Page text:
I was shocked when I picked up PowerSlam Magazine and reading that he had turned up in ECW threatening to whip out his johnson. For an impressionable younger version of me, who had a thing for the bad boys and rebels of rock music, Pillman was instantly my favourite wrestler, replacing Shawn Michaels who to me, had lost his edge and started hanging around with old man Jose Lothario.

Sadly his WWF run, despite Canadian Stampede (collective effort) and the start of the fun little run with Dustin and Terri never really became what I thought it would be (Altough in hindsight, it may not ever had lived up to my own expectations). 

After his death, the episode of Monday Night Raw in which Melanie was interviewed was perhaps the worst and most uncomfortable segment in the Attitude era.  I am unsure if this was Vince's idea or if Melanie was up for the idea, but it was wrong from the start. Different era, I suppose and I cannot (thankfully) see something like that happening again. 

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I can’t say I’ve really seen much of Brian Pillman. I’ve seen him in the odd match in old WCW/WWF stuff on the award-winning WWE Network, but I didn’t start watching wrestling until a bit after ‘97.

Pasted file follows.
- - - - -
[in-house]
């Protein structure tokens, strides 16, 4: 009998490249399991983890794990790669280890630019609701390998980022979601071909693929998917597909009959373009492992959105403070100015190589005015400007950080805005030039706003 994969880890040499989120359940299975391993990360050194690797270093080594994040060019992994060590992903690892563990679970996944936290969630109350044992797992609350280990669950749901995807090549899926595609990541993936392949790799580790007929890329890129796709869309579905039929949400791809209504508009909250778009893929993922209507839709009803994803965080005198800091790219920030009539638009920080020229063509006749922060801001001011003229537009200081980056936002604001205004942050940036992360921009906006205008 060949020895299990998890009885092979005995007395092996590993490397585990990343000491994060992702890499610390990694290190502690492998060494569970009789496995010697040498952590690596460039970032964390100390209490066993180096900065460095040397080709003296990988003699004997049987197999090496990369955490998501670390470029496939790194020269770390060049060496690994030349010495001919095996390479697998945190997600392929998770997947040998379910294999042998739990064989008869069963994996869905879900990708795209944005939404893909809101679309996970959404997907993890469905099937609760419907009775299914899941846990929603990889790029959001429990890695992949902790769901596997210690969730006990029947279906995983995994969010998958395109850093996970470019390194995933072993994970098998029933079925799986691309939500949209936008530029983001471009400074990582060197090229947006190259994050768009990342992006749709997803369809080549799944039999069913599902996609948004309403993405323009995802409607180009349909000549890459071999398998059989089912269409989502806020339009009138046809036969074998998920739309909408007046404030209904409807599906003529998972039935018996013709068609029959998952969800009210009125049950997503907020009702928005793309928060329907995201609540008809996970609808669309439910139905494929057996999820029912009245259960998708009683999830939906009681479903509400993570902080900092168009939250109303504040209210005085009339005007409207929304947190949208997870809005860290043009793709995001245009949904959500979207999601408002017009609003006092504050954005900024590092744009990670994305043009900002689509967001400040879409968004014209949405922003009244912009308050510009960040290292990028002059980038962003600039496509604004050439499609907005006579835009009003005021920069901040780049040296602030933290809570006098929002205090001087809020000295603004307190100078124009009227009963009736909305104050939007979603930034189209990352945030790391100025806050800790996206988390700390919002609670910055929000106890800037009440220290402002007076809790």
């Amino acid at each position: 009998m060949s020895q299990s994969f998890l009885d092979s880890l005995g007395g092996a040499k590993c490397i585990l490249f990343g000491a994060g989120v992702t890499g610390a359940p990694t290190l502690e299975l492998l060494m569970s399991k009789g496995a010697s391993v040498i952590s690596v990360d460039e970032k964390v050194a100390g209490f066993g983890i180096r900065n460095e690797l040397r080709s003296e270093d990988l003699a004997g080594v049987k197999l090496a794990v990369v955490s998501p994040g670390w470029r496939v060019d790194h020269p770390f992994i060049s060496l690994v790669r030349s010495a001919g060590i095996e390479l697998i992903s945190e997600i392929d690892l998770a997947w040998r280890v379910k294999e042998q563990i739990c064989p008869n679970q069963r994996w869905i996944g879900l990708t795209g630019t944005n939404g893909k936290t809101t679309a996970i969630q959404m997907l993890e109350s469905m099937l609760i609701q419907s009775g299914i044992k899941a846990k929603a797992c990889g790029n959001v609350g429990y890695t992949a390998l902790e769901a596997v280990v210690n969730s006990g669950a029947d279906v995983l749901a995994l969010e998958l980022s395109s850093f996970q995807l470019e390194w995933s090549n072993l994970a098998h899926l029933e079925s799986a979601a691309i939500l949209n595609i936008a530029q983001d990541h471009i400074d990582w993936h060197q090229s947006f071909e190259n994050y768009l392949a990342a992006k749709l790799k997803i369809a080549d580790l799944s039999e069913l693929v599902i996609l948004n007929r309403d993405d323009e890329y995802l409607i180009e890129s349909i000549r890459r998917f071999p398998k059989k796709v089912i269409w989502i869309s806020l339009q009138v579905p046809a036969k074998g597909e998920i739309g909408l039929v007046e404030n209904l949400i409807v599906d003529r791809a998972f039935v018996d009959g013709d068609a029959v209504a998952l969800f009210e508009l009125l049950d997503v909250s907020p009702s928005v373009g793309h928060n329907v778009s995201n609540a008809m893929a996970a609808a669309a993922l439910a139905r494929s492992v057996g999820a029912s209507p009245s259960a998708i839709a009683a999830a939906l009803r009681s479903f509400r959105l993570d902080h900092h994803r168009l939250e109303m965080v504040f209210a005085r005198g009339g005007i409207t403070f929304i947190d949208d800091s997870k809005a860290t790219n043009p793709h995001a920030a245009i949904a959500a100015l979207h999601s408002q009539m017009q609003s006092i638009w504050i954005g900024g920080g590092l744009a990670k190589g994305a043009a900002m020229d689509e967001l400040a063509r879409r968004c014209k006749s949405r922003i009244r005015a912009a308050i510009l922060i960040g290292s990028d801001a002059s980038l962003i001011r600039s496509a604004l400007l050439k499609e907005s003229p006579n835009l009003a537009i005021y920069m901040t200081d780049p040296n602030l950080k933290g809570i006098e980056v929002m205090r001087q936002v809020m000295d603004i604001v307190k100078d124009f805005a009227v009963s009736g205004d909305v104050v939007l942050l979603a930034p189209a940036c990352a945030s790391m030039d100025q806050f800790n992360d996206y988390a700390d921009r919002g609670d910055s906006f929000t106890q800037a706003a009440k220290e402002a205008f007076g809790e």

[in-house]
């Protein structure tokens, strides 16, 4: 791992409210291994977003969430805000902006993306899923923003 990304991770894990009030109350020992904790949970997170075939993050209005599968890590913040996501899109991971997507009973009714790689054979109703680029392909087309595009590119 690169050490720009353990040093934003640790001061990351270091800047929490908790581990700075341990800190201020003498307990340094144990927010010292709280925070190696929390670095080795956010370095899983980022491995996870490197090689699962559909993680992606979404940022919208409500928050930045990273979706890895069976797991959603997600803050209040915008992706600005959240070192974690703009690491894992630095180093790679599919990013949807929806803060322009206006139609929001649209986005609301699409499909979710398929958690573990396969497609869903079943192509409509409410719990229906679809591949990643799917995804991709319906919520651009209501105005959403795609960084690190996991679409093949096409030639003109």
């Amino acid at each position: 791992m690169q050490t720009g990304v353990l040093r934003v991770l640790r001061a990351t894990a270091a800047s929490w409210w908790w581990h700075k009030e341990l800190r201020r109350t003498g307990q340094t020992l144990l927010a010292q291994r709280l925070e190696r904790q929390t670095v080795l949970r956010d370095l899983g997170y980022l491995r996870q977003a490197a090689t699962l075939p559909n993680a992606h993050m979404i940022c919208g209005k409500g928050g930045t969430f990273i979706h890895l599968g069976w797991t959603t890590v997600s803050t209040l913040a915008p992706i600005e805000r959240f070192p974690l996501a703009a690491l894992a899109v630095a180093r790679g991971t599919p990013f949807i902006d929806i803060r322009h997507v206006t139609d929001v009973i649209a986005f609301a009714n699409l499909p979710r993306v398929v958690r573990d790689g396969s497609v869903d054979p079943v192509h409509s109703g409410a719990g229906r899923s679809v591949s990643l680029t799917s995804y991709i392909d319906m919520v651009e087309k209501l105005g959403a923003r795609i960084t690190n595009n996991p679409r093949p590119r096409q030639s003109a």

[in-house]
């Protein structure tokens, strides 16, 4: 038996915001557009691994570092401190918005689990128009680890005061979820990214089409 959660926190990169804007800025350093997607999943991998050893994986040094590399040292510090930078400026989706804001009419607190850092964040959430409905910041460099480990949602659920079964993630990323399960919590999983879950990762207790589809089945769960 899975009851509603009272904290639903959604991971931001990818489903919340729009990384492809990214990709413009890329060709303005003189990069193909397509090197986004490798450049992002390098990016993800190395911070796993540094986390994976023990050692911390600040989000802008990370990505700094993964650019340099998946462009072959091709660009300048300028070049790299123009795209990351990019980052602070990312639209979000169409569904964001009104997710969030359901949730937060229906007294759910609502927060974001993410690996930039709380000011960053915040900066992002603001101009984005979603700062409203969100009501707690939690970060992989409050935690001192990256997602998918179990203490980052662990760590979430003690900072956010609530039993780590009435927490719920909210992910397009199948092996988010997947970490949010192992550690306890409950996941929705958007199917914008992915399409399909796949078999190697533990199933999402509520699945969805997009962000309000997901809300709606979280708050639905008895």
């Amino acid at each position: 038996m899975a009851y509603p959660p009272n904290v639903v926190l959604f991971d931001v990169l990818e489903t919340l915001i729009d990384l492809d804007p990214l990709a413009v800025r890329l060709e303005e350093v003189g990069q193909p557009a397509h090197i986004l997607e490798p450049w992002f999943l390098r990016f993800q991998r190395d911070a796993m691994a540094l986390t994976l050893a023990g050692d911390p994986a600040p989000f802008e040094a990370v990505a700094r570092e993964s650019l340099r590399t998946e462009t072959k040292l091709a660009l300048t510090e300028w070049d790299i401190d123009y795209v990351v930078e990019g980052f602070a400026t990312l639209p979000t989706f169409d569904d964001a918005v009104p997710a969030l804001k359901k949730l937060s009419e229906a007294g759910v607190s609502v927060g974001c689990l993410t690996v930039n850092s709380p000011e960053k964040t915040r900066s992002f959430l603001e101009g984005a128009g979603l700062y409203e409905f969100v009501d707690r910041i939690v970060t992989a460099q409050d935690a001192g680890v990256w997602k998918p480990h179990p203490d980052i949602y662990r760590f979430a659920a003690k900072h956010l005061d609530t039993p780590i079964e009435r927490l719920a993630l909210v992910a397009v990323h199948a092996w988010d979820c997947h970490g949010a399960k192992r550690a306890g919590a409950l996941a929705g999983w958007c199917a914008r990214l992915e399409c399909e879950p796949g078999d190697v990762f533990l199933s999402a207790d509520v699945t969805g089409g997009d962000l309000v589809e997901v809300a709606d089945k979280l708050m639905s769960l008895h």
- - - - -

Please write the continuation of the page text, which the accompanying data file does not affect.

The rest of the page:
What essential matches of Brian’s would people suggest watching?

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20 minutes ago, Your Fight Site said:

I can’t say I’ve really seen much of Brian Pillman. I’ve seen him in the odd match in old WCW/WWF stuff on the award-winning WWE Network, but I didn’t start watching wrestling until a bit after ‘97.

What essential matches of Brian’s would people suggest watching?

His bouts with Liger at Superbrawl 2 and Badd at Fall Brawl 95 are two really good matches.

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20 minutes ago, Uncle Zeb said:

Not a credit to the wrestler per se, but the WCW Worldwide ring announcer's cry of "Flyiiiiiiiiiiiiin' Briaaaaaaaaan" is one of my all time favourites in wrestling. Couldn't tell you for sure who it was though.

Gary Michael Cappetta?